Two women reconnected, after 73 years, with help from some Chicago-area middle schoolers.
There are no happy endings to the Holocaust, but this story comes close.
Thanks to the efforts of a group of Midwestern eighth graders, a pair of best friends who escaped Germany together and hadn’t seen or heard from each other in 73 years have been reunited. Their lives are the lead story on a new show on the Oprah Winfrey Network (OWN), “Lost & Found,” that premieres next week.
The students at Madison Junior High School in Naperville, Ill., a far western suburb of Chicago, were studying the Holocaust in 2011 when their teacher, Cathleen O’Boyle, invited Fern Schumer Chapman to talk about her novel based on her mother’s life, “Is It Night Or Day?” The students refused to accept the end of the story, that Edith Schumer hadn’t seen her friend Gerda Katz since they arrived in the United States in 1938.
“We couldn’t imagine not being able to see your best friend again,” Mackenzie Sisko, 14, says on the show.
This friendship has its roots on a ship in the harbor of Bremen in 1938. Edith had grown up in Stockstadt am Rhein, a small German town with two Jewish families; Gerda had come from nearby Munzenberg. Separately, the two families had made the heart-wrenching decision to send their daughters to America alone, since they couldn’t find a way out for themselves.
Chapman explains that the passage was arranged by the Hebrew Immigrant Aid Society (HIAS) and other groups. (Edith’s parents were subsequently killed, and Gerda’s parents made their way to Sosua in the Dominican Republic and, after some decades, to the United States.)
On board the Deutschland, the 12-year-old girls who had left everything behind became inseparable.“We were like sisters,” Gerda says in an interview with The Jewish Week.
“I looked at Gerda as me,” Edith recalls. “Who else had my story?”
After three days in New York City, Edith was sent to Chicago and Gerda to Seattle. They promised to write, but their connection was soon broken. Edith gave Gerda her address but Gerda didn’t know hers and she lost Edith’s information on the train.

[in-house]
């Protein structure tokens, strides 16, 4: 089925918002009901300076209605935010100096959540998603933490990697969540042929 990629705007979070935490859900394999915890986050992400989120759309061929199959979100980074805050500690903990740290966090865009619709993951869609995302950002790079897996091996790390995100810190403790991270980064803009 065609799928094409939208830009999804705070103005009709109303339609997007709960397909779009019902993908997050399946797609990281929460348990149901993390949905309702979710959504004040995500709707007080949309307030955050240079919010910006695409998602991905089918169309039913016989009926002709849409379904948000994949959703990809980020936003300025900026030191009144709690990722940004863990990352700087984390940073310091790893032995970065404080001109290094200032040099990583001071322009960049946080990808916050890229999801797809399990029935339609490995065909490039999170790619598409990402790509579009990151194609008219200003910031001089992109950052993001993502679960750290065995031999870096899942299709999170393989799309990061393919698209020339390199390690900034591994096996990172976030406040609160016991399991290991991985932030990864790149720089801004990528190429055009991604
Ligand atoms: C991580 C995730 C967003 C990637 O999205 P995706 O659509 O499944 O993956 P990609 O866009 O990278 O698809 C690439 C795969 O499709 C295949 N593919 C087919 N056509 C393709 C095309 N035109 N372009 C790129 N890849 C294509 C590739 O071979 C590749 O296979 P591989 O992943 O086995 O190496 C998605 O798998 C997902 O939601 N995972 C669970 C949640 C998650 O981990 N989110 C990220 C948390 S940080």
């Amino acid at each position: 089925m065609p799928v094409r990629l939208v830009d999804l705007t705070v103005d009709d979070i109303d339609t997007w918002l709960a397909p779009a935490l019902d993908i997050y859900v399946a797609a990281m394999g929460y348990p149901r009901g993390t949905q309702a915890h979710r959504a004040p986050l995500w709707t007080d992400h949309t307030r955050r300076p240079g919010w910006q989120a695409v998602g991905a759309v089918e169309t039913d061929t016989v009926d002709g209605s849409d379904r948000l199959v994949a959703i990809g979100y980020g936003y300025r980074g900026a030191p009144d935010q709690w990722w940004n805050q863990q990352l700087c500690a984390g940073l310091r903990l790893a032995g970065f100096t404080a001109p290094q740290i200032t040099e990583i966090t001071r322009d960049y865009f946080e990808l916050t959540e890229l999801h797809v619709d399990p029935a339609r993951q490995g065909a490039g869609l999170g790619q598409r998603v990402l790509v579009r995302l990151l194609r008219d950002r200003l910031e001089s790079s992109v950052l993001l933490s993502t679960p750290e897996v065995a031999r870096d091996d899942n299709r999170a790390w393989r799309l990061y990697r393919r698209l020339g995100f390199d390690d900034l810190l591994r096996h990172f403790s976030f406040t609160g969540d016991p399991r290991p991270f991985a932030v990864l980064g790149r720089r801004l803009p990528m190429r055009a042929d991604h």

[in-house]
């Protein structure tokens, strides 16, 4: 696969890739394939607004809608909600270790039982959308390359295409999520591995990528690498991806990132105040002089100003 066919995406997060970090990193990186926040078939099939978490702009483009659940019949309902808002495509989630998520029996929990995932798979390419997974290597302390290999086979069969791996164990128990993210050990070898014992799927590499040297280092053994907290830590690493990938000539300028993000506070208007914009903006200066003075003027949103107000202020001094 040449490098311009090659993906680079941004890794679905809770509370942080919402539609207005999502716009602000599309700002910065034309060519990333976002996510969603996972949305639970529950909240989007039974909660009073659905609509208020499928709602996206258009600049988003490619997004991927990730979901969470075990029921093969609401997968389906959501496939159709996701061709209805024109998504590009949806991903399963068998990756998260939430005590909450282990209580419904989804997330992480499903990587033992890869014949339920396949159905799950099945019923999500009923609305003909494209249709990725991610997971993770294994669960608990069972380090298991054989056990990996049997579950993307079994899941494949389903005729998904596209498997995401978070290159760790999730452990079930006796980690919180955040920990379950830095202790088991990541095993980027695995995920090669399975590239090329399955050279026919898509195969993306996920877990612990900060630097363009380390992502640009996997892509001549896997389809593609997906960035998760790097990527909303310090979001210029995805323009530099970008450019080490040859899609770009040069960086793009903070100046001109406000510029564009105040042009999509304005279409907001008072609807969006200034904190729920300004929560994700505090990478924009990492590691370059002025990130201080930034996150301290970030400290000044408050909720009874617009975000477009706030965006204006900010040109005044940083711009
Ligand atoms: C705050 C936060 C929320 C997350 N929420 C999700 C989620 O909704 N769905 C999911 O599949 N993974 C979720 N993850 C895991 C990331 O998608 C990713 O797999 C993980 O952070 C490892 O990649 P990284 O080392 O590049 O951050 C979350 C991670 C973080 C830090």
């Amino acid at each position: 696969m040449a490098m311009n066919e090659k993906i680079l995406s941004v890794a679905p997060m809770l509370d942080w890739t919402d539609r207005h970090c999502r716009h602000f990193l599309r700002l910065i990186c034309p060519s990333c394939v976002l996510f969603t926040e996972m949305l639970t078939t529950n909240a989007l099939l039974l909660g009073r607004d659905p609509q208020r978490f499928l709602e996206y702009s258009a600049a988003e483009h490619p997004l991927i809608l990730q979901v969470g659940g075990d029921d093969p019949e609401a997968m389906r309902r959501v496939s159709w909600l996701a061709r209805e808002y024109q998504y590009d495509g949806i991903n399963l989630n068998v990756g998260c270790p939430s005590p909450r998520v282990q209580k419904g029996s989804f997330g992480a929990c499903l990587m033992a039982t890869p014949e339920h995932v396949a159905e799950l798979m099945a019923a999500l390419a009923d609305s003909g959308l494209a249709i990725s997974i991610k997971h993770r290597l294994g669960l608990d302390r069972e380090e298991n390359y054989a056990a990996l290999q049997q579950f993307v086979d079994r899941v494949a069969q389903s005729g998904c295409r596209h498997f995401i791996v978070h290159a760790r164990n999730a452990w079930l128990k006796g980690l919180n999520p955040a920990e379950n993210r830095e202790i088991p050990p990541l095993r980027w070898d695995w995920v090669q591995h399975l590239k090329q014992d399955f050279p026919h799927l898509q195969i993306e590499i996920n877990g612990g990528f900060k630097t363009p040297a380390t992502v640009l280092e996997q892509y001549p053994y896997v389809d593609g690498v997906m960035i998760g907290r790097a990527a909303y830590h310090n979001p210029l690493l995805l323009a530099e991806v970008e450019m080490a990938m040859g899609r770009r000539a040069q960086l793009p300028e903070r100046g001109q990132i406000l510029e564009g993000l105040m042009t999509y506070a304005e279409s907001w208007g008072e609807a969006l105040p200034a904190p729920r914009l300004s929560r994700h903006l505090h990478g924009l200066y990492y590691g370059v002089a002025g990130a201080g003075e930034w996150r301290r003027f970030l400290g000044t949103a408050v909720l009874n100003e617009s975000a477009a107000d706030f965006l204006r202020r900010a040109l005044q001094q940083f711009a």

The Naperville students, who were just a few years older than the two girls had been when they arrived in New York, began an indefatigable course of Internet research. They quickly came up with several women named Gerda Katz, but realized the person they were looking for had probably changed her name. The key was finding her marriage announcement and matching up the details; they found her in Seattle.
O’Boyle, the teacher, contacted the women, who were beyond overjoyed. Gerda, who says that she had buried her painful past and hadn’t thought about it in 73 years, spent the first two weeks crying when “it all came back.” Then for the first time, she shared her story.
The OWN producers learned of the story through a newspaper article, and then started filming; they shot the women’s first reunion, which included their daughters and granddaughters. Their hug will be felt around the world.
As for the students, they got to watch a preview of the show, and then got their own surprise (spoiler alert: the survivors show up in the classroom), with more hugs and tears.
“We wanted to take a stand,” Mackenzie Sisko says. “We couldn’t change what happened. But we could help Gerda and Edith find each other.” These days, the two women, now 87, speak to each other all the time.
The first episode of “Lost & Found” airs on Thursday, Jan. 3 at 10 p.m. For a preview (and to see when the show will be repeated), see oprah.com.
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